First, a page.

It’s a pretty common mistake to make: You hear about Sue Bird’s amazing success as a WNBA player or maybe even watched her as the Team USA flag bearer alongside Eddy Alvarez at the 2021 Tokyo Olympics and think, “Is that amazing athlete a distant relative of basketball legend Larry Bird?”
If you’ve asked yourself if Sue Bird and Larry Bird are related at some point throughout her illustrious career — she’s won four WNBA championships, four gold World Cup medals, and five Olympic medals (counting her team’s most recent win against Japan on Aug. 7) — you’re not alone.
In an interview with WNBA.com in 2006, an interviewer asked Sue if she got that question a lot. She responded with “totally,” adding, “Since I've been five, people asked me if we're related. It is usually the third question in the line of questions. What's your name? Sue Bird. Oh, what do you do? I play basketball. Are you related to Larry Bird?” But it turns out that pretty much all Sue Bird shares with Larry Bird is her height, her stellar basketball skills, and her last name. The athlete just shrugs the assumption off, saying, “That's how it goes. I guess it could be worse, though, since he is a legend and all."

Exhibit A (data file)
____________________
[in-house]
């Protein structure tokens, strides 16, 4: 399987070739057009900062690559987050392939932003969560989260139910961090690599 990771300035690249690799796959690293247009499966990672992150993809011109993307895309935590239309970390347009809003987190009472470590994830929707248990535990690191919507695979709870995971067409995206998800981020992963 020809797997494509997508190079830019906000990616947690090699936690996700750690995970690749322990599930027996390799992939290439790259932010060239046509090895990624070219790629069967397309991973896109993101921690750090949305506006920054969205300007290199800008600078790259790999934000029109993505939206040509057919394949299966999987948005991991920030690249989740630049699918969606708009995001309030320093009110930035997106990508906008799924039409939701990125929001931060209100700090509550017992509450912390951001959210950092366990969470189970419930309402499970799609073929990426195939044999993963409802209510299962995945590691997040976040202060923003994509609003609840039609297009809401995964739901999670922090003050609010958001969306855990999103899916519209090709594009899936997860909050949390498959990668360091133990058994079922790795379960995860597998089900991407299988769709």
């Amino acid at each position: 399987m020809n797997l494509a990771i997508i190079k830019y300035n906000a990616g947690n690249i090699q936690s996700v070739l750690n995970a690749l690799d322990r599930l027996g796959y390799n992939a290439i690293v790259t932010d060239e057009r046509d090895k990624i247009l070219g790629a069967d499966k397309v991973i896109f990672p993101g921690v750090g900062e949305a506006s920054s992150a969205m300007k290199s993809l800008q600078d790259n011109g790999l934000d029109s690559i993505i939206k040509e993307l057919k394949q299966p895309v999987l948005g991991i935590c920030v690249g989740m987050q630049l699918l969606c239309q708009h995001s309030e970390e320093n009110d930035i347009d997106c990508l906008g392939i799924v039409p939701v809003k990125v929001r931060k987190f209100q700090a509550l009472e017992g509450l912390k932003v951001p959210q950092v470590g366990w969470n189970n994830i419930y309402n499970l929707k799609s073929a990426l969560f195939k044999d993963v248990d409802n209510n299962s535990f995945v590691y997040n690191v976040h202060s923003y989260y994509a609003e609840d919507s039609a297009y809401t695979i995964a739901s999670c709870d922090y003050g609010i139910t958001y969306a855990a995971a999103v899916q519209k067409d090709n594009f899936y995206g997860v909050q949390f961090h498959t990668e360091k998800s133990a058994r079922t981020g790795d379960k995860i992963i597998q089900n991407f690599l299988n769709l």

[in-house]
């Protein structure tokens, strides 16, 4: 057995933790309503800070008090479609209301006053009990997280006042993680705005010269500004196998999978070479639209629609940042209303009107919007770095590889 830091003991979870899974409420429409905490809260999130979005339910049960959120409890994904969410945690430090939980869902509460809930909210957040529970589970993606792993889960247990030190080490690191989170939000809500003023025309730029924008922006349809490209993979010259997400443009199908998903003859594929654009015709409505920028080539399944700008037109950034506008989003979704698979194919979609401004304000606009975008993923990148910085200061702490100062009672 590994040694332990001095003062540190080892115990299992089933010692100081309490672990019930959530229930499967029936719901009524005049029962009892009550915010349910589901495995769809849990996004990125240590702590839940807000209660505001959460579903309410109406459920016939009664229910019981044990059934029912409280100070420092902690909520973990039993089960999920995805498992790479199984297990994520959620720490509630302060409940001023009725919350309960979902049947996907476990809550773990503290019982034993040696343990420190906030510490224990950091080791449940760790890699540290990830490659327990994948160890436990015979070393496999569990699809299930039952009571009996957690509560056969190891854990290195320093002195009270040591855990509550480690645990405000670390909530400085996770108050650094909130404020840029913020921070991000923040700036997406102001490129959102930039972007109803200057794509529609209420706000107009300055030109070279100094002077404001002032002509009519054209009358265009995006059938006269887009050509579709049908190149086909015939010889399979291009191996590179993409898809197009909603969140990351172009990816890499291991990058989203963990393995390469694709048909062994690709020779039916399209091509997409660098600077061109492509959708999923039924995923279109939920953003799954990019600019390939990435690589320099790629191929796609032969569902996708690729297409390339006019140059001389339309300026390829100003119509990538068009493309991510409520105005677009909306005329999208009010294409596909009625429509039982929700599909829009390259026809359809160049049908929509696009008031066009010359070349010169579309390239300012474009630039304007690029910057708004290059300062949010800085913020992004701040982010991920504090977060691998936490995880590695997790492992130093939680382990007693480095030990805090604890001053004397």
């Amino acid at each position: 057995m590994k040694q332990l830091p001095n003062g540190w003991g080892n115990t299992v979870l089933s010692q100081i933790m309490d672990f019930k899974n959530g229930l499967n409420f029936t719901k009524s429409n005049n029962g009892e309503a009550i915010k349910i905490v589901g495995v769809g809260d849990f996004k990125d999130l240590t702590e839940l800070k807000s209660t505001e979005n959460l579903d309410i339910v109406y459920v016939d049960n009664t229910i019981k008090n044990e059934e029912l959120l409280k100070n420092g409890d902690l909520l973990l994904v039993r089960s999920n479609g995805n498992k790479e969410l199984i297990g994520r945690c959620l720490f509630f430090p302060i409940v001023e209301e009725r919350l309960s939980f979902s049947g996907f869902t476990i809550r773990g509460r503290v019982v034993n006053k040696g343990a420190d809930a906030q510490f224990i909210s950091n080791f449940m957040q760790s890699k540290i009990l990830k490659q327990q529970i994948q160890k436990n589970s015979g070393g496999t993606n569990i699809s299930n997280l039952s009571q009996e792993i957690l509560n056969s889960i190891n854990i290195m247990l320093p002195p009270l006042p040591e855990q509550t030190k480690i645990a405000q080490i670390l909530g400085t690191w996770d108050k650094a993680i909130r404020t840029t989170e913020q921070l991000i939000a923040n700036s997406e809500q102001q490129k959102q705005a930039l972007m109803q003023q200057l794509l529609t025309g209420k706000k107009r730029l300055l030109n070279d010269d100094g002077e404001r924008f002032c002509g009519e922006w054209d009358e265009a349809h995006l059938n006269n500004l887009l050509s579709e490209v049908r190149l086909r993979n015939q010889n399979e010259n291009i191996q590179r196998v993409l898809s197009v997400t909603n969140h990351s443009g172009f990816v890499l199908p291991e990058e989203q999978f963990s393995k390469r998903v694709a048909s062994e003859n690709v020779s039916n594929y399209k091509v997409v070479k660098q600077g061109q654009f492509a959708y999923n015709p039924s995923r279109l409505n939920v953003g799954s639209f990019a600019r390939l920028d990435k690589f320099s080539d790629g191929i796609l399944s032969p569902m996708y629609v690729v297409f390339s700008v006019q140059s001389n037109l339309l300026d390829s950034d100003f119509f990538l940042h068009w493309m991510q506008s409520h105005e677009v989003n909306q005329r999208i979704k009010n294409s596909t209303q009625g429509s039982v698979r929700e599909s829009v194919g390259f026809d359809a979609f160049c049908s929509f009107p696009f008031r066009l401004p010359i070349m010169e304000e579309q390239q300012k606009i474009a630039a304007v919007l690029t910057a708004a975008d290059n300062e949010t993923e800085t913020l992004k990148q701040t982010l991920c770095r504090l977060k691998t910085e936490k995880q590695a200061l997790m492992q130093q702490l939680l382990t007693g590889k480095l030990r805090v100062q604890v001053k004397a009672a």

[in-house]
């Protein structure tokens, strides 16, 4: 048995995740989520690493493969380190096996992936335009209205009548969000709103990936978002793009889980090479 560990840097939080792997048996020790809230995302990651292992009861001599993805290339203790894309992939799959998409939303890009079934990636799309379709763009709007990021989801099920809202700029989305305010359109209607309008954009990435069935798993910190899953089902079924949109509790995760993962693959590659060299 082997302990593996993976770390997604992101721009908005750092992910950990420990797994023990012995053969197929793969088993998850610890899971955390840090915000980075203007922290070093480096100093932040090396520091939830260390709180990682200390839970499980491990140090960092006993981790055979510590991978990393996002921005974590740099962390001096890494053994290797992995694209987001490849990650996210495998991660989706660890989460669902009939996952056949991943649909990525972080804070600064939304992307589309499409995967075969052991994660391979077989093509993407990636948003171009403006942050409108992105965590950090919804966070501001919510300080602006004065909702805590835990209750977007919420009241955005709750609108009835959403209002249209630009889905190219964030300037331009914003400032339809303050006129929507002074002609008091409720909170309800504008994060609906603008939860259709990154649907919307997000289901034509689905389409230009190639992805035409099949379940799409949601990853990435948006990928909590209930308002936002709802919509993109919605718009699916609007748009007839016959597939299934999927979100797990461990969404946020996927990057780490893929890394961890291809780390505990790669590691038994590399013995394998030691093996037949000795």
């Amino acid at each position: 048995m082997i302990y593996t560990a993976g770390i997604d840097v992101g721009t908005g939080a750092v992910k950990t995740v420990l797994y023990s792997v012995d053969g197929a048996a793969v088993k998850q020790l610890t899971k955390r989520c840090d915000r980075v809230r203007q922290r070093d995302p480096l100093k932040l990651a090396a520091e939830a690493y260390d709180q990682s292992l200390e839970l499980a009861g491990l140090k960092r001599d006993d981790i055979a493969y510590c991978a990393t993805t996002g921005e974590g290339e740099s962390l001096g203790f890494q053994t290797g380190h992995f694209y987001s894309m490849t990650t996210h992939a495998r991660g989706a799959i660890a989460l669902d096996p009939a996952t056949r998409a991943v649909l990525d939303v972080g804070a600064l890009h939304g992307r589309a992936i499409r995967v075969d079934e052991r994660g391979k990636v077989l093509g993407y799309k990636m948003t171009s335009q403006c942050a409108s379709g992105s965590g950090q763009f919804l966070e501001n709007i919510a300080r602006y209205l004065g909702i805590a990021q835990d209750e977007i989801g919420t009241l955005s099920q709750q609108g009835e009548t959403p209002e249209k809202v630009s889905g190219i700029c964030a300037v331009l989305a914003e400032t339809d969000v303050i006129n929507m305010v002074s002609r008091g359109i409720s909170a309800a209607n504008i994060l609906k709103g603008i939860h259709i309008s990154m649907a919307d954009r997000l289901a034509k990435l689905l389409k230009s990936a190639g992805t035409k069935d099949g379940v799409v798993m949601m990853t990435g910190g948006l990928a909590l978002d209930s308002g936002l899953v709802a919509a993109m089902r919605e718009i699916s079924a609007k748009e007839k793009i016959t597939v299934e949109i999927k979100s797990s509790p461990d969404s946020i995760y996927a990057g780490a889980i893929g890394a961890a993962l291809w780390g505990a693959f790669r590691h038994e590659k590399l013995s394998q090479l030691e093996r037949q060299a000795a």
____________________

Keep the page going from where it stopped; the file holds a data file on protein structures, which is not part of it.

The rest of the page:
And it definitely could be worse. She could share a last name with some notorious athlete, criminal, or a horrible character from literature. But, instead, Sue has to deal with the constant assumption that, because she’s a basketball great, she is somehow the daughter of or at least distantly related to Larry. She’s not. She’s just good, all on her own. No magic basketball gene there.
Still, as annoying as it might be, it sounds like Sue has a pretty good attitude about it and doesn’t mind the comparison. Now that Sue announced her engagement to Megan Rapinoe, a highly-decorated soccer player, activist, and newly-appointed Victoria’s Secret spokesperson, after dating for three years, maybe don’t ask Rapinoe if Larry will be her father-in-law.
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